“We want to reflect the demographics of Oakland and have our Montessori anchored here. We want to have Montessori work for our community.”
– Krishna Feeney, Head of School, Urban Montessori Charter School
Urban Montessori Charter School (UMCS) is the only public Montessori school in Oakland. Head of School Krishna Feeney believes that UMCS gets to the heart of the Montessori model serving and reflecting the community that surrounds the school. “We want to reflect the demographics of Oakland and have our Montessori anchored here. We want to have Montessori work for our community,” said Krishna. She also noted that Maria Montessori, a scientist and doctor, was constantly shifting to meet the needs of the community she was serving. UMCS embraces that intentionality and continually works to more explicitly reflect the community it serves. This approach can be at odds with a dogmatic view of Montessori education, often associated with private schools, and how the model should be applied. Rallying school staff and leadership around this focus – reflect and serve the community – provides a clear lens through which decisions are made and changes are assessed.
A big focus and win for the UMCS team is hiring and retaining lead teachers of color. This is in part due to an intentional focus on its Anti-Biased/Anti-Racist Commitment and Land Acknowledgement work. Training and professional development for teachers and staff as well as learning opportunities for families anchor in this work. Through these interactions with staff and teachers, Krishna seeks to build a shared vision for UMCS embedded across the whole school, not just individual classrooms. Teacher support and retention got a big boost in the summer of 2022 when Krishna and Daniel Bissonnette, Assistant Head of School, created the Oakland Montessori Teacher Residency. The Teacher Residency launched with a cohort of six teachers of color who were formerly in support teacher or operations positions. Launching was a huge undertaking, and a necessary one for Krishna and Daniel. Krishna reflected, “When you see a need right in front of you, you just want to solve it.” The ability to train teachers from within the UMCS community means investing in the people who are already on campus supporting students. Krishna shared, “We actively look to hire local talent of color. People who want to be here, who are born and educated here as they are the most likely to stay.” Existing Montessori training programs located in other cities are geared towards training teachers for private schools. The Teacher Residency tailors the Montessori pedagogy to the needs and realities of Oakland’s public school students and families, while also reinforcing UMCS’s vision and what it means to be a public Montessori teacher. The program confirms the school’s desire to reflect and serve the Oakland community while stabilizing and retaining high performing staff. Teachers who complete the program are steeped in what it means to provide Montessori education at UMCS.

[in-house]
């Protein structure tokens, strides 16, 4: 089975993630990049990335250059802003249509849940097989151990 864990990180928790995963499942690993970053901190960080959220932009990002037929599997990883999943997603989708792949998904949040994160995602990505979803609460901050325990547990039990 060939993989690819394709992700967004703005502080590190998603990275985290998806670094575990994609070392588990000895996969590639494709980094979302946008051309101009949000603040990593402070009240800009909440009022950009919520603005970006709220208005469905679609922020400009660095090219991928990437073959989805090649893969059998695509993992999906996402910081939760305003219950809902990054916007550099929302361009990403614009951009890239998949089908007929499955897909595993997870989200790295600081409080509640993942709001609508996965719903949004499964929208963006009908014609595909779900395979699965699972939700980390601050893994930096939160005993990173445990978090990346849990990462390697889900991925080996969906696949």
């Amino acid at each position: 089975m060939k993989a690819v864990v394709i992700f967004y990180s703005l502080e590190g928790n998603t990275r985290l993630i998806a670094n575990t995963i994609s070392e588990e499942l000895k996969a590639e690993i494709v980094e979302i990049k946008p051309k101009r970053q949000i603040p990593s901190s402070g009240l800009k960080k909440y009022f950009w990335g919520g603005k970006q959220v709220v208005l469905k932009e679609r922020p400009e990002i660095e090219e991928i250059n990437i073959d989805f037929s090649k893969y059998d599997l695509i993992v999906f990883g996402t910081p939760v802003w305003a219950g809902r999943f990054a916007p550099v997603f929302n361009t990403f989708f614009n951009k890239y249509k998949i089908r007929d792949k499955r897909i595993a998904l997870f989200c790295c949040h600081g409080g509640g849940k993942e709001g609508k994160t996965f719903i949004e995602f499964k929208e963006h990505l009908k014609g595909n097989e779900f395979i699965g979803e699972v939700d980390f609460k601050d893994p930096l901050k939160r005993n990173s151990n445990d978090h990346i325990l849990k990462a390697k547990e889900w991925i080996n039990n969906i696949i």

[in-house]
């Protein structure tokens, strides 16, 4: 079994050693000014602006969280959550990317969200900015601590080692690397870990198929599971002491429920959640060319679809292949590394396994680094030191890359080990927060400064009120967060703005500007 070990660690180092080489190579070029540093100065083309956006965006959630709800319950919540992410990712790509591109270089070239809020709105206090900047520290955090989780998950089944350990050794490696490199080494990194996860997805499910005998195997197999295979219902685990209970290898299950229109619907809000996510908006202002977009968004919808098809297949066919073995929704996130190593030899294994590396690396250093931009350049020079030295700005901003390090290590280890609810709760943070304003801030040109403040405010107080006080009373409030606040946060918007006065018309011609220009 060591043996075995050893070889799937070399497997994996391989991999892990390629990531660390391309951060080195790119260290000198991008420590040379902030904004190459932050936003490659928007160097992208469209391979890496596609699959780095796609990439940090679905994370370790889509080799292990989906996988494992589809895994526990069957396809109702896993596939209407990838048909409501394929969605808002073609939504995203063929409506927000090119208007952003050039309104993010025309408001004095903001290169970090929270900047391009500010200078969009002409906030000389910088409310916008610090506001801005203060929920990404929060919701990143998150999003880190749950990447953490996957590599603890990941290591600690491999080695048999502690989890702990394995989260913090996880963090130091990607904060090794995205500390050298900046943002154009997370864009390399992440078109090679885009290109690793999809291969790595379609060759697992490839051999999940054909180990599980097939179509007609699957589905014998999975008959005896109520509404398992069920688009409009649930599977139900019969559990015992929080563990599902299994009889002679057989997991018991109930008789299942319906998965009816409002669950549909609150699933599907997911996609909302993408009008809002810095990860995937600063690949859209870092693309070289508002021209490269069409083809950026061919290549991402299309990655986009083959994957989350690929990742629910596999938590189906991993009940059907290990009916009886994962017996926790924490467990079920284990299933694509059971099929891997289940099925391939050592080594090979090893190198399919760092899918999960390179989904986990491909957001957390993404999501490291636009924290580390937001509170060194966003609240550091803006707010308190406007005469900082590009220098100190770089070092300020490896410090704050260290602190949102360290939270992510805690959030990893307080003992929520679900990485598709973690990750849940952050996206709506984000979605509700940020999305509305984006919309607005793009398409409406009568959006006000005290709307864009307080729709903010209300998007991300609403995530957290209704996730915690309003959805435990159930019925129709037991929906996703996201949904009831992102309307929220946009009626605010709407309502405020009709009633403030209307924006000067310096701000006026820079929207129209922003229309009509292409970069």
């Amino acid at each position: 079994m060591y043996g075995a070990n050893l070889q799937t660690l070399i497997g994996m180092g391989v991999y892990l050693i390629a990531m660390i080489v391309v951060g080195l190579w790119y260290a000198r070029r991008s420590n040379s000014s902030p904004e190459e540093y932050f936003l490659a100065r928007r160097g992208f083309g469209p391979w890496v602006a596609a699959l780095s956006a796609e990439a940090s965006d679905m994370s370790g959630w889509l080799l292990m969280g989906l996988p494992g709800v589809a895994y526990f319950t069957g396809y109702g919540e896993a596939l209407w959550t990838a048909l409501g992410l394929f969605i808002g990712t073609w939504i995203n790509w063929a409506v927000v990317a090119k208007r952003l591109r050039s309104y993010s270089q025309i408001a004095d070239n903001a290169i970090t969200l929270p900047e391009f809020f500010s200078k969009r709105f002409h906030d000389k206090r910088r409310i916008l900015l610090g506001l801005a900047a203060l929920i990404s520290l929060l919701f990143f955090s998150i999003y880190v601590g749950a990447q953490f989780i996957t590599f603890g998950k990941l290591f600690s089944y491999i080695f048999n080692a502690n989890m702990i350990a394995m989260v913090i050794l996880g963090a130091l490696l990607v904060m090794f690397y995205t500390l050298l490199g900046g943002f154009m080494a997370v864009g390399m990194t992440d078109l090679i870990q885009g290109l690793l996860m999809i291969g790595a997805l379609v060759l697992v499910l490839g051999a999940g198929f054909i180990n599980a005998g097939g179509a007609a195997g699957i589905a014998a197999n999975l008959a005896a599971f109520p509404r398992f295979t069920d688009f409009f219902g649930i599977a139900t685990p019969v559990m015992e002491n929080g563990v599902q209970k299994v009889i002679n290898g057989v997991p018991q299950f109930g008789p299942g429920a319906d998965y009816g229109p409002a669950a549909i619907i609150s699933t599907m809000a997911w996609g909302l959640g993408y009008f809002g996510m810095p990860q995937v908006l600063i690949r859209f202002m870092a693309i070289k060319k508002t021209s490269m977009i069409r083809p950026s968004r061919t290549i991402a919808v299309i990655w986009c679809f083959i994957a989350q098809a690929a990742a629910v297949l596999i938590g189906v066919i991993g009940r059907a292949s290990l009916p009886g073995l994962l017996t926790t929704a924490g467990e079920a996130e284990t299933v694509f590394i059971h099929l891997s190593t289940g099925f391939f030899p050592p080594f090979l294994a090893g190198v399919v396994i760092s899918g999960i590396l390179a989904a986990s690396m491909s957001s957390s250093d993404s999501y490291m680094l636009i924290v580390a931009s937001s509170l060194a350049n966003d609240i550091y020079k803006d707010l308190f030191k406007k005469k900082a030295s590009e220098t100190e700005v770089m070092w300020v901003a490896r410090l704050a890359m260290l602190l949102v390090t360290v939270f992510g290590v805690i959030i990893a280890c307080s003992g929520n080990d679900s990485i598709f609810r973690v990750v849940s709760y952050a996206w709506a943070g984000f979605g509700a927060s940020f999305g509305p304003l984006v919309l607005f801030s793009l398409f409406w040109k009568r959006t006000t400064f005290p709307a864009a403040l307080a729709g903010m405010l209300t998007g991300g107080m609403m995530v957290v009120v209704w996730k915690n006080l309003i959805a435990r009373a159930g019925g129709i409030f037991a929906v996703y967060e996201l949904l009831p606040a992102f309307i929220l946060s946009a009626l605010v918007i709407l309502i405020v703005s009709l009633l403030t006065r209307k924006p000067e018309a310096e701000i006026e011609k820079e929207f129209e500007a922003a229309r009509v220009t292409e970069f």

Engagement with families to build a shared vision for the school is an ongoing focus. Montessori is a specific model, one that many parents have not experienced themselves, so engagement is two-fold: learning about the model and growing participation in the community. One simple approach the school started to use is sending regular notes to applying families to help them better understand UMCS and the school experience. This builds excitement for the school and ensures families are choosing a school that is a good fit for their student. Krishna wants families to share a clear understanding of what the school is about, and create transparent lines of communication. These kinds of small touch points reinforce the focus of the school and create tangible ways students and families experience that focus.
Being a school leader is not an easy task and requires constant decision-making. Now in her fifth year as UMCS’s leader, Krishna shared how much she learned over time that informs her work each day. Krishna brings a learning mindset to her role – always looking ahead to see how to improve versus only dwelling on what has been. This is particularly important as she leads her team to adapt to the ever changing needs of students, families, and the broader school community. She raised an important piece of advice for school leaders, “Don’t make decisions out of desperation, no matter how desperate you are.” While it can be hard in the moment to step back and assess an issue from a broader vantage point, that wider perspective is required when facing the toughest decisions. Taking this kind of measured approach and assessing risk helps align decisions with the ultimate vision and goals for a school.